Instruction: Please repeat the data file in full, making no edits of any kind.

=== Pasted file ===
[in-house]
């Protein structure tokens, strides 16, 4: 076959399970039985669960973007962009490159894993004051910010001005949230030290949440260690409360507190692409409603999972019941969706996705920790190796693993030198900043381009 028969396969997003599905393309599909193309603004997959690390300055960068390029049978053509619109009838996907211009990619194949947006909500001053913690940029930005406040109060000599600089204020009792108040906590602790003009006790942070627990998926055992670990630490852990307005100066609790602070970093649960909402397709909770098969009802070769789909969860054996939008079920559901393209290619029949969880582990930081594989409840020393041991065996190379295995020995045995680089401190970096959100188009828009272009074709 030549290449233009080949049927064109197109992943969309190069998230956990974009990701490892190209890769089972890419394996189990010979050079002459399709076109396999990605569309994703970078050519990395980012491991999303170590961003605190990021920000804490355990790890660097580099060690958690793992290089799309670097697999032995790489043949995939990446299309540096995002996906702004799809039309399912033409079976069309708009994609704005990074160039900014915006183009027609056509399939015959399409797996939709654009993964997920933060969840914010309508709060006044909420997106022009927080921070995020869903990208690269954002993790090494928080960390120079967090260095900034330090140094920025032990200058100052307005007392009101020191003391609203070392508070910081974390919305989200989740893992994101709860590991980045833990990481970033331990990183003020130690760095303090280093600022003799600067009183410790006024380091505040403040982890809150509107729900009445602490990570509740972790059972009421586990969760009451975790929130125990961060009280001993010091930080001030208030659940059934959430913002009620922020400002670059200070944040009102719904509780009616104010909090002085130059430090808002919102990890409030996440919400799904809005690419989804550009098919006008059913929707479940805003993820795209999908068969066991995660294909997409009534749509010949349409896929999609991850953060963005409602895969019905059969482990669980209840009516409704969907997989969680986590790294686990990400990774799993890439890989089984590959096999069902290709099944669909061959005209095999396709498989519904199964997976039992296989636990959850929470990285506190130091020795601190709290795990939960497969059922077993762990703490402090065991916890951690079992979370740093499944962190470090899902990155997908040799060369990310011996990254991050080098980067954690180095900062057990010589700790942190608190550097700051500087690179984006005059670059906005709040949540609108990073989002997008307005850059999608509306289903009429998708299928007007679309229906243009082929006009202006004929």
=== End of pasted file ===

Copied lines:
[in-house]
């Protein structure tokens, strides 16, 4: 076959399970039985669960973007962009490159894993004051910010001005949230030290949440260690409360507190692409409603999972019941969706996705920790190796693993030198900043381009 028969396969997003599905393309599909193309603004997959690390300055960068390029049978053509619109009838996907211009990619194949947006909500001053913690940029930005406040109060000599600089204020009792108040906590602790003009006790942070627990998926055992670990630490852990307005100066609790602070970093649960909402397709909770098969009802070769789909969860054996939008079920559901393209290619029949969880582990930081594989409840020393041991065996190379295995020995045995680089401190970096959100188009828009272009074709 030549290449233009080949049927064109197109992943969309190069998230956990974009990701490892190209890769089972890419394996189990010979050079002459399709076109396999990605569309994703970078050519990395980012491991999303170590961003605190990021920000804490355990790890660097580099060690958690793992290089799309670097697999032995790489043949995939990446299309540096995002996906702004799809039309399912033409079976069309708009994609704005990074160039900014915006183009027609056509399939015959399409797996939709654009993964997920933060969840914010309508709060006044909420997106022009927080921070995020869903990208690269954002993790090494928080960390120079967090260095900034330090140094920025032990200058100052307005007392009101020191003391609203070392508070910081974390919305989200989740893992994101709860590991980045833990990481970033331990990183003020130690760095303090280093600022003799600067009183410790006024380091505040403040982890809150509107729900009445602490990570509740972790059972009421586990969760009451975790929130125990961060009280001993010091930080001030208030659940059934959430913002009620922020400002670059200070944040009102719904509780009616104010909090002085130059430090808002919102990890409030996440919400799904809005690419989804550009098919006008059913929707479940805003993820795209999908068969066991995660294909997409009534749509010949349409896929999609991850953060963005409602895969019905059969482990669980209840009516409704969907997989969680986590790294686990990400990774799993890439890989089984590959096999069902290709099944669909061959005209095999396709498989519904199964997976039992296989636990959850929470990285506190130091020795601190709290795990939960497969059922077993762990703490402090065991916890951690079992979370740093499944962190470090899902990155997908040799060369990310011996990254991050080098980067954690180095900062057990010589700790942190608190550097700051500087690179984006005059670059906005709040949540609108990073989002997008307005850059999608509306289903009429998708299928007007679309229906243009082929006009202006004929």